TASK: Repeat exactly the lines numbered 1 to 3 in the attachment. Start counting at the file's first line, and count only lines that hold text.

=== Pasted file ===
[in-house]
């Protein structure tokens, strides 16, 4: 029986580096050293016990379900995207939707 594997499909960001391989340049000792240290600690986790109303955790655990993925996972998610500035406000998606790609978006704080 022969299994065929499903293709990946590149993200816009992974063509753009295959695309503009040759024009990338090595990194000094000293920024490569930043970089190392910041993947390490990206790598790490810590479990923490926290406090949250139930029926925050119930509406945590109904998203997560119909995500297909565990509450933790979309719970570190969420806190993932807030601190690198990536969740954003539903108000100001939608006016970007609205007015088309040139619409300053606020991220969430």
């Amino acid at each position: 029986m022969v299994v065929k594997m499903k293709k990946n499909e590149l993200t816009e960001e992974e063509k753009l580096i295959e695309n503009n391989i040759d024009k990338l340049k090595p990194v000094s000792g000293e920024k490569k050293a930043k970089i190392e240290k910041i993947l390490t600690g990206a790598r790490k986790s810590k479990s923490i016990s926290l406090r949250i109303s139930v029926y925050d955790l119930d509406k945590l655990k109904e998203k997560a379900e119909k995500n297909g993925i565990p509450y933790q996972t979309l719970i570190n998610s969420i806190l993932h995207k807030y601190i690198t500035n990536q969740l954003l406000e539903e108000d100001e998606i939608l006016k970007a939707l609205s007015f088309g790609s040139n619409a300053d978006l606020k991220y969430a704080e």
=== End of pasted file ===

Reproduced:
[in-house]
């Protein structure tokens, strides 16, 4: 029986580096050293016990379900995207939707 594997499909960001391989340049000792240290600690986790109303955790655990993925996972998610500035406000998606790609978006704080 022969299994065929499903293709990946590149993200816009992974063509753009295959695309503009040759024009990338090595990194000094000293920024490569930043970089190392910041993947390490990206790598790490810590479990923490926290406090949250139930029926925050119930509406945590109904998203997560119909995500297909565990509450933790979309719970570190969420806190993932807030601190690198990536969740954003539903108000100001939608006016970007609205007015088309040139619409300053606020991220969430």
């Amino acid at each position: 029986m022969v299994v065929k594997m499903k293709k990946n499909e590149l993200t816009e960001e992974e063509k753009l580096i295959e695309n503009n391989i040759d024009k990338l340049k090595p990194v000094s000792g000293e920024k490569k050293a930043k970089i190392e240290k910041i993947l390490t600690g990206a790598r790490k986790s810590k479990s923490i016990s926290l406090r949250i109303s139930v029926y925050d955790l119930d509406k945590l655990k109904e998203k997560a379900e119909k995500n297909g993925i565990p509450y933790q996972t979309l719970i570190n998610s969420i806190l993932h995207k807030y601190i690198t500035n990536q969740l954003l406000e539903e108000d100001e998606i939608l006016k970007a939707l609205s007015f088309g790609s040139n619409a300053d978006l606020k991220y969430a704080e």